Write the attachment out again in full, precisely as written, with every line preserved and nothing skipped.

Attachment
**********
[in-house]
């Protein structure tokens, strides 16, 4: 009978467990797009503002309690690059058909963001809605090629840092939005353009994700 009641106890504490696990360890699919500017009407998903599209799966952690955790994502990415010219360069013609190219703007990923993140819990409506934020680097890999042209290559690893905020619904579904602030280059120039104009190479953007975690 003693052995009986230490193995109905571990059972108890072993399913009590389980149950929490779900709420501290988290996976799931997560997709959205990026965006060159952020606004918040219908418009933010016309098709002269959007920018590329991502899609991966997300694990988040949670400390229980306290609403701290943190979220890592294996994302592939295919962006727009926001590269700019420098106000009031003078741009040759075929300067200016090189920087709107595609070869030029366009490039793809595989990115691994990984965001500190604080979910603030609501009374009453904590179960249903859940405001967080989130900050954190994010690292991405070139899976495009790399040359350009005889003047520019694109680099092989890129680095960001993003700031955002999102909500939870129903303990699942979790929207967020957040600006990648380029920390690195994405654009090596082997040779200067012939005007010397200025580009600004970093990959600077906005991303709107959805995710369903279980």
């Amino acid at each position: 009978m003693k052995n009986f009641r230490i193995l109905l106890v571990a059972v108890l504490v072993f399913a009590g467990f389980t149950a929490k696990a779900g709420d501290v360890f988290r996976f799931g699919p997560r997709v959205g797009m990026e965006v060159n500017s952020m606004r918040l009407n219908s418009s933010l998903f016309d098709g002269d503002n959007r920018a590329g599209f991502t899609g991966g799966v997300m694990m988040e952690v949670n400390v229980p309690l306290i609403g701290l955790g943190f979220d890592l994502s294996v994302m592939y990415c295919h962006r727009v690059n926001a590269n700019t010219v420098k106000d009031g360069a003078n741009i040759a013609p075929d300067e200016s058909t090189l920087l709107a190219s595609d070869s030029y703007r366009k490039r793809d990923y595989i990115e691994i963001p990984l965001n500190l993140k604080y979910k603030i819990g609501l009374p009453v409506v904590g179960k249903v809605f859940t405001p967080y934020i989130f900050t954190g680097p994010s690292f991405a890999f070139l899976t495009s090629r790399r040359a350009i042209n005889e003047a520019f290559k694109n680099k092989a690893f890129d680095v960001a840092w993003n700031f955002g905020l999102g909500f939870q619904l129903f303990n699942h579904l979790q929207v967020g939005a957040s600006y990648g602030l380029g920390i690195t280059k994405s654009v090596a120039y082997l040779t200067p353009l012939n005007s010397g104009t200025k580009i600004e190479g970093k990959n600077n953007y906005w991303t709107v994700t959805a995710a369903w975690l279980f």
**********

[in-house]
């Protein structure tokens, strides 16, 4: 009978467990797009503002309690690059058909963001809605090629840092939005353009994700 009641106890504490696990360890699919500017009407998903599209799966952690955790994502990415010219360069013609190219703007990923993140819990409506934020680097890999042209290559690893905020619904579904602030280059120039104009190479953007975690 003693052995009986230490193995109905571990059972108890072993399913009590389980149950929490779900709420501290988290996976799931997560997709959205990026965006060159952020606004918040219908418009933010016309098709002269959007920018590329991502899609991966997300694990988040949670400390229980306290609403701290943190979220890592294996994302592939295919962006727009926001590269700019420098106000009031003078741009040759075929300067200016090189920087709107595609070869030029366009490039793809595989990115691994990984965001500190604080979910603030609501009374009453904590179960249903859940405001967080989130900050954190994010690292991405070139899976495009790399040359350009005889003047520019694109680099092989890129680095960001993003700031955002999102909500939870129903303990699942979790929207967020957040600006990648380029920390690195994405654009090596082997040779200067012939005007010397200025580009600004970093990959600077906005991303709107959805995710369903279980």
């Amino acid at each position: 009978m003693k052995n009986f009641r230490i193995l109905l106890v571990a059972v108890l504490v072993f399913a009590g467990f389980t149950a929490k696990a779900g709420d501290v360890f988290r996976f799931g699919p997560r997709v959205g797009m990026e965006v060159n500017s952020m606004r918040l009407n219908s418009s933010l998903f016309d098709g002269d503002n959007r920018a590329g599209f991502t899609g991966g799966v997300m694990m988040e952690v949670n400390v229980p309690l306290i609403g701290l955790g943190f979220d890592l994502s294996v994302m592939y990415c295919h962006r727009v690059n926001a590269n700019t010219v420098k106000d009031g360069a003078n741009i040759a013609p075929d300067e200016s058909t090189l920087l709107a190219s595609d070869s030029y703007r366009k490039r793809d990923y595989i990115e691994i963001p990984l965001n500190l993140k604080y979910k603030i819990g609501l009374p009453v409506v904590g179960k249903v809605f859940t405001p967080y934020i989130f900050t954190g680097p994010s690292f991405a890999f070139l899976t495009s090629r790399r040359a350009i042209n005889e003047a520019f290559k694109n680099k092989a690893f890129d680095v960001a840092w993003n700031f955002g905020l999102g909500f939870q619904l129903f303990n699942h579904l979790q929207v967020g939005a957040s600006y990648g602030l380029g920390i690195t280059k994405s654009v090596a120039y082997l040779t200067p353009l012939n005007s010397g104009t200025k580009i600004e190479g970093k990959n600077n953007y906005w991303t709107v994700t959805a995710a369903w975690l279980f």